Galvanizing forms a metallurgical bond between the zinc and the underlying steel or iron, creating a barrier that is part of the metal itself. During galvanizing, the molten zinc reacts with the surface of the steel or iron article to form a series of zinc/iron alloy layers.
The galvanized coating is adherent to the underlying steel on the order of several thousand pounds per square inch (psi). Other coatings typically offer adhesion rated at several hundred psi at best.
Hardness, ductility, and adherence combine
to provide the galvanized coating with unmatched protection against damage
caused by rough handling during transportation to and/or at the job
site, as well in service. The toughness of the galvanized coating is
extremely important since barrier protection is dependent upon the integrity
of the coating.
Other coatings damage easily during
shipment or through rough handling on the job site. Experts will argue
that all organic forms of barrier protection (such as paint) by their
nature are permeable to some degree. Correctly applied galvanized coatings
If the galvanized coating is physically damaged, it will continue cathodic protection to the exposed steel. If individual areas of underlying steel or iron become exposed as much as 1/4”, the surrounding zinc will provide these areas with cathodic protection for as long as the coating lasts.
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The galvanizing process naturally produces
coatings that are at least as thick at the corners and edges as the
coating on the rest of the article. As
Because the galvanizing process involves
total immersion of the material, it is a complete process~ all surfaces
are coated. Galvanizing provides both outside and inside protection for
hollow structures. Hollow structures that are painted have no corrosion
process for galvanized items is simple, fast, and requires minimal labor.
This is important because the inspection process required to assure the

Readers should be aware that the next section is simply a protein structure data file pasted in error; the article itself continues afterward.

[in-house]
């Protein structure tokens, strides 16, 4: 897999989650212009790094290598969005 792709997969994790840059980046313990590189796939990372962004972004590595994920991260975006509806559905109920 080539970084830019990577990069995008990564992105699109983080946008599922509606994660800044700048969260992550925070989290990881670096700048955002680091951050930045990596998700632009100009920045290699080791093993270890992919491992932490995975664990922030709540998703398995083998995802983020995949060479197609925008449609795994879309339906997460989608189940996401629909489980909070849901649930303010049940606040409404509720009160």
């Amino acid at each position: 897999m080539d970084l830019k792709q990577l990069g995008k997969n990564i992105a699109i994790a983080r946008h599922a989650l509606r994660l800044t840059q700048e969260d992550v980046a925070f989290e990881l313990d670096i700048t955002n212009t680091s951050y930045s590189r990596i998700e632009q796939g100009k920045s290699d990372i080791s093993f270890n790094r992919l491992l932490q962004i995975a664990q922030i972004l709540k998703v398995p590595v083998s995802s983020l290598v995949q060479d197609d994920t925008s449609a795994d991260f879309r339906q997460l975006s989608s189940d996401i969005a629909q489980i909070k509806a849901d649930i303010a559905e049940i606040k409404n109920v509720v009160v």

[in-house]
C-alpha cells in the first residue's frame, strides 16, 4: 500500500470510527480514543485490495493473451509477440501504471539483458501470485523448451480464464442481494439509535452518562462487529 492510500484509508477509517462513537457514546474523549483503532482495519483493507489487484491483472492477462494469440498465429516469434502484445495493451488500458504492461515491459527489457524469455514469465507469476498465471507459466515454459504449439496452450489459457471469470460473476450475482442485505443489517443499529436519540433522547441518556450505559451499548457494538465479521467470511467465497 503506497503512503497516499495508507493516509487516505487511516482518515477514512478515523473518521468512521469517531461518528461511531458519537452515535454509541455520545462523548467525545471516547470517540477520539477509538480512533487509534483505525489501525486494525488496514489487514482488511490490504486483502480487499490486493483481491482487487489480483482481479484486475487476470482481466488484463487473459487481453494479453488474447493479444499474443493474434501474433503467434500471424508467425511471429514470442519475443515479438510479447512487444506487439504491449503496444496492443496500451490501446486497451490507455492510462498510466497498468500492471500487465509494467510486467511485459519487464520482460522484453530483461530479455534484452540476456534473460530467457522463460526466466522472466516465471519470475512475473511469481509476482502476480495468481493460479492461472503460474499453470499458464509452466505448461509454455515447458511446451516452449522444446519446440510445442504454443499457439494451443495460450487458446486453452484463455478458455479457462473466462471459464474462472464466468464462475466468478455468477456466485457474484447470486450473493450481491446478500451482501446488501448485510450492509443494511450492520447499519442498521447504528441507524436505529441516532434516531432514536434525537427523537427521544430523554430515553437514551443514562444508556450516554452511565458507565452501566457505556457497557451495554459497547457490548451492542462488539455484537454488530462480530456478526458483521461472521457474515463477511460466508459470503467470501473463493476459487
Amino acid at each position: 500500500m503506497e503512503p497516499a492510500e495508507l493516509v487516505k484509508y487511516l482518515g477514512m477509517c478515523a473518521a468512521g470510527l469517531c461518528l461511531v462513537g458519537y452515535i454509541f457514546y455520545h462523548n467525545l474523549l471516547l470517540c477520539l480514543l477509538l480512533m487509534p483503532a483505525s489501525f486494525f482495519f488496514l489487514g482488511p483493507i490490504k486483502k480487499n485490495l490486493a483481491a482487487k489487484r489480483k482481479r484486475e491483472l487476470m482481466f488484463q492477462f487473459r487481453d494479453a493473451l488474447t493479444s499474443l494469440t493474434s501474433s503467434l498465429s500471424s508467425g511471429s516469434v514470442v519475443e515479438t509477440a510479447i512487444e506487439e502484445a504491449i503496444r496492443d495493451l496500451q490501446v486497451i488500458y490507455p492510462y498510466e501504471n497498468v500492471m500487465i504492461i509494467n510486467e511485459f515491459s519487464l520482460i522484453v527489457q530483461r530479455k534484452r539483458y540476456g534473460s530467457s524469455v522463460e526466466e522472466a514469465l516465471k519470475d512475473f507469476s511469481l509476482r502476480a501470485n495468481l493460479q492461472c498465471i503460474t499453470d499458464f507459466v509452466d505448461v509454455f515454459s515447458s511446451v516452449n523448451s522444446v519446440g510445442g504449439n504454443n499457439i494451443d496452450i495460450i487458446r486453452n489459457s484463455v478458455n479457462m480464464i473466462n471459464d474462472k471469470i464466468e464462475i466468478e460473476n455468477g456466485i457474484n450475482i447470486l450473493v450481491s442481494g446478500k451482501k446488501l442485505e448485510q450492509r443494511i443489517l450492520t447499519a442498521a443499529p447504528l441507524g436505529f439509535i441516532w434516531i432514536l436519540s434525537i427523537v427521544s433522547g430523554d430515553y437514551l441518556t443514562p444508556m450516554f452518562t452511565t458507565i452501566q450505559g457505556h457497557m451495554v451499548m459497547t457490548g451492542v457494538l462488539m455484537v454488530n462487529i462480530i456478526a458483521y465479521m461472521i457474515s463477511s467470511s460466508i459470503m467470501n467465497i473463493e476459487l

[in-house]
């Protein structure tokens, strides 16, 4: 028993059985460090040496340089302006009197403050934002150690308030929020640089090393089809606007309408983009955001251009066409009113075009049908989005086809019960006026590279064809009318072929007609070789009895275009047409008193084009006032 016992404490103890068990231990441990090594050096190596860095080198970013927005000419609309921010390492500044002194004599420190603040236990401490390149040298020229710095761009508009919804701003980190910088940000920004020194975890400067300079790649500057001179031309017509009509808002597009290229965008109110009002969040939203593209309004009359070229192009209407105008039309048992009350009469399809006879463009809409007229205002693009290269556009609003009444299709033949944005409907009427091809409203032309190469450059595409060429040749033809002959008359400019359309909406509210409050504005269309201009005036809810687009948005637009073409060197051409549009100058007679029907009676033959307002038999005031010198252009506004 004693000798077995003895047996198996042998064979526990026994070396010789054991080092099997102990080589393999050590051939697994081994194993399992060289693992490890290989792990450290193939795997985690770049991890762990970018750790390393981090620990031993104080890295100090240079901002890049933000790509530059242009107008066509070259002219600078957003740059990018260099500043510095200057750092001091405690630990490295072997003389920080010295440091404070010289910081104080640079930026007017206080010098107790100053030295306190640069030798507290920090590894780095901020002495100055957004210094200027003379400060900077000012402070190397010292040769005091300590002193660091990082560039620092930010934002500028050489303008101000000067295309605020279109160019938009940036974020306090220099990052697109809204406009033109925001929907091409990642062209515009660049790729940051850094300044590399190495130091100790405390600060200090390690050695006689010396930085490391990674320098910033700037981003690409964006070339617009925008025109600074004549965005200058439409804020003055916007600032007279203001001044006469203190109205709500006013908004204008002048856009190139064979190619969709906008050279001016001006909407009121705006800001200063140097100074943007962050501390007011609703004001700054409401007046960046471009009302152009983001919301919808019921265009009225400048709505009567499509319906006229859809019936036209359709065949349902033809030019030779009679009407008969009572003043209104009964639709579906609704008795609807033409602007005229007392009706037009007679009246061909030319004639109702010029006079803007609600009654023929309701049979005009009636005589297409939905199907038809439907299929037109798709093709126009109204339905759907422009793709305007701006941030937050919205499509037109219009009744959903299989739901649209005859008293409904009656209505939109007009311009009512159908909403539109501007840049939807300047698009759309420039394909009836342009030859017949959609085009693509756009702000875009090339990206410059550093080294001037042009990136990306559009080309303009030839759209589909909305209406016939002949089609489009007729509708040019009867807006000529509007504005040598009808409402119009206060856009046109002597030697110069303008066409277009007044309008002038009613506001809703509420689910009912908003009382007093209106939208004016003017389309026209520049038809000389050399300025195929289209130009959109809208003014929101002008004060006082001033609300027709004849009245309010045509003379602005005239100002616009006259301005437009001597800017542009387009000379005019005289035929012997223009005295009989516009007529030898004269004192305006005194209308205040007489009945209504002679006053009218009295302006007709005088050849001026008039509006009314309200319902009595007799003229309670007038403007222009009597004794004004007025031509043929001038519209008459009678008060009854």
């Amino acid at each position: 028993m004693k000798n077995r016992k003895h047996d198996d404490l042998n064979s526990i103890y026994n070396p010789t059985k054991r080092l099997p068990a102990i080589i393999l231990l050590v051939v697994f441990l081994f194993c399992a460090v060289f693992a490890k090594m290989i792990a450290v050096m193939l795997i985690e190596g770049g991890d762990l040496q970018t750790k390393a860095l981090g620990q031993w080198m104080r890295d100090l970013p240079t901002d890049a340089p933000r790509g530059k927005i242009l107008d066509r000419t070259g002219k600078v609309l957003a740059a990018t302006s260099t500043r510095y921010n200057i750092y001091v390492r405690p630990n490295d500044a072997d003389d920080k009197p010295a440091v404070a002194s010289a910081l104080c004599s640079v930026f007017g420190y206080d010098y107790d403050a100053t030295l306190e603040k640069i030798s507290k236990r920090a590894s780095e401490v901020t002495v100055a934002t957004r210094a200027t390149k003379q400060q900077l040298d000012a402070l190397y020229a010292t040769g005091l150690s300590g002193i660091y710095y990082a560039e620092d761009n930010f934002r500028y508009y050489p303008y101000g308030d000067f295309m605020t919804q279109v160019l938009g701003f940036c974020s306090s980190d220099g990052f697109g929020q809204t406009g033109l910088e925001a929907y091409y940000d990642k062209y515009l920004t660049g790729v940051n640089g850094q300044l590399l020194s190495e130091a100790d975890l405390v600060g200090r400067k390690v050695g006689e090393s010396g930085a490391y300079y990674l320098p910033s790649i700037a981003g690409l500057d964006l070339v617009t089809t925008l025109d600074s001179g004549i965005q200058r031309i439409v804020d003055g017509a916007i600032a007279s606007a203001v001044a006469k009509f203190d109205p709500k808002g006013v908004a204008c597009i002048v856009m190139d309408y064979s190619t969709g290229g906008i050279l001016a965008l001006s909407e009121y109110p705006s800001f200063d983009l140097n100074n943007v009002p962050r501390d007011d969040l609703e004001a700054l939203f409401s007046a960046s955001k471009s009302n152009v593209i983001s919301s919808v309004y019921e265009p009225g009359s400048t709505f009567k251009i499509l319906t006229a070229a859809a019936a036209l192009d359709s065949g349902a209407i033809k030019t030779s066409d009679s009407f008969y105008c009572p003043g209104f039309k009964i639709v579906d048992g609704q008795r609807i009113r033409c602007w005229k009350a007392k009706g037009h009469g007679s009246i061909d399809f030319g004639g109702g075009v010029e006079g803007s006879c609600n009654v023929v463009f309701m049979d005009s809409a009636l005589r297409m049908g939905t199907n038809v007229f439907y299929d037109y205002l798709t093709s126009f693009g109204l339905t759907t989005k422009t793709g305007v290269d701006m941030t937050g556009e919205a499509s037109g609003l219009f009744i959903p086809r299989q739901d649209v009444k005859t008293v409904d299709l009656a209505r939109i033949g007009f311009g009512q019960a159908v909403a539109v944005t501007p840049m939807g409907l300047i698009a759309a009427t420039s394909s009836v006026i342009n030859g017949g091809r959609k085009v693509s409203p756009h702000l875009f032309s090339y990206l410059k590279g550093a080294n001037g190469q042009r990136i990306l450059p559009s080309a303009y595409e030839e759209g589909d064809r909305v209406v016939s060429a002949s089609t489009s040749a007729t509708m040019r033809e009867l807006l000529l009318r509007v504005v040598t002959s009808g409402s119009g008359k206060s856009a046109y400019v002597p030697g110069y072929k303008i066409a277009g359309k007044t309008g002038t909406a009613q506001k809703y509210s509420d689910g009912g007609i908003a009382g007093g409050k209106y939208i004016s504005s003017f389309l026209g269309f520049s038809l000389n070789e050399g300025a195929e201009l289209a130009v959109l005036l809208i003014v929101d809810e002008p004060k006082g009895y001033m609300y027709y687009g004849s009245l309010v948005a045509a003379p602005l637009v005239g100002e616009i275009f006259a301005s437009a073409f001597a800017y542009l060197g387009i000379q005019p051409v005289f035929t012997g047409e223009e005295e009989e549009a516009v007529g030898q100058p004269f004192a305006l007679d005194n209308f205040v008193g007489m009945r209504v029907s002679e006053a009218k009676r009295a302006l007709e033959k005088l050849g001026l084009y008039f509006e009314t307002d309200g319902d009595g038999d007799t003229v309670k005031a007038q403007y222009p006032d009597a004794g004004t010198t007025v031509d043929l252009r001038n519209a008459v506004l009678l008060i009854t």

quality of many brush and spray applied coatings is highly labor intensive
and uses expensive skilled labor.
Galvanizing continues at the factory under any weather or humidity conditions. Most brush and spray applied coatings are dependent upon proper weather and humidity conditions for correct application. This dependence on atmospheric conditions often translates into costly construction delays.
The galvanizer’s ability to work in any type of weather allows a higher degree of assurance of on-time delivery. Working under these circumstances, galvanizing can be completed quickly and with short lead times. A turnaround time o~f two or three days for galvanizing is common.
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ASTM, CSA, and AASHTO specifications establish minimum standards for thickness of galvanized coatings on various categories of items. These minimum standards are routinely exceeded by galvanizers due to the nature of the galvanizing process. Factors influencing the thickness and appearance of the galvanized coating include chemical composition of the steel, steel surface condition, cold working of steel prior to galvanizing, bath temperature, bath immersion time, bath withdrawal rate, and steel cooling rate.
The chemical composition of the steel being galvanized is very important. The amount of silicon and phosphorus in the steel strongly influences the thickness and appearance of the galvanized coating. Silicon, phosphorous, or combinations of the two elements can cause thick, brittle galvanized coatings. The coating thickness curve shown in Figure 10 relates the effect of silicon in the base steel to the thickness of the zinc coating. The carbon, sulfur, and manganese content of the steel also may have a minor effect on the galvanized coating thickness.
The combination of
elements mentioned above, known as “reactive steel” to the galvanizing
industry, tend to accelerate the growth of zinc-iron alloy layers. This
may result in a finished galvanized coating consisting entirely of
zinc-iron alloy. Instead of a shiny appearance, the galvanized coating
will have a dark gray, matte finish. This dark gray, matte coating will
provide as much corrosion protection as a galvanized coating having the
common bright appearance.
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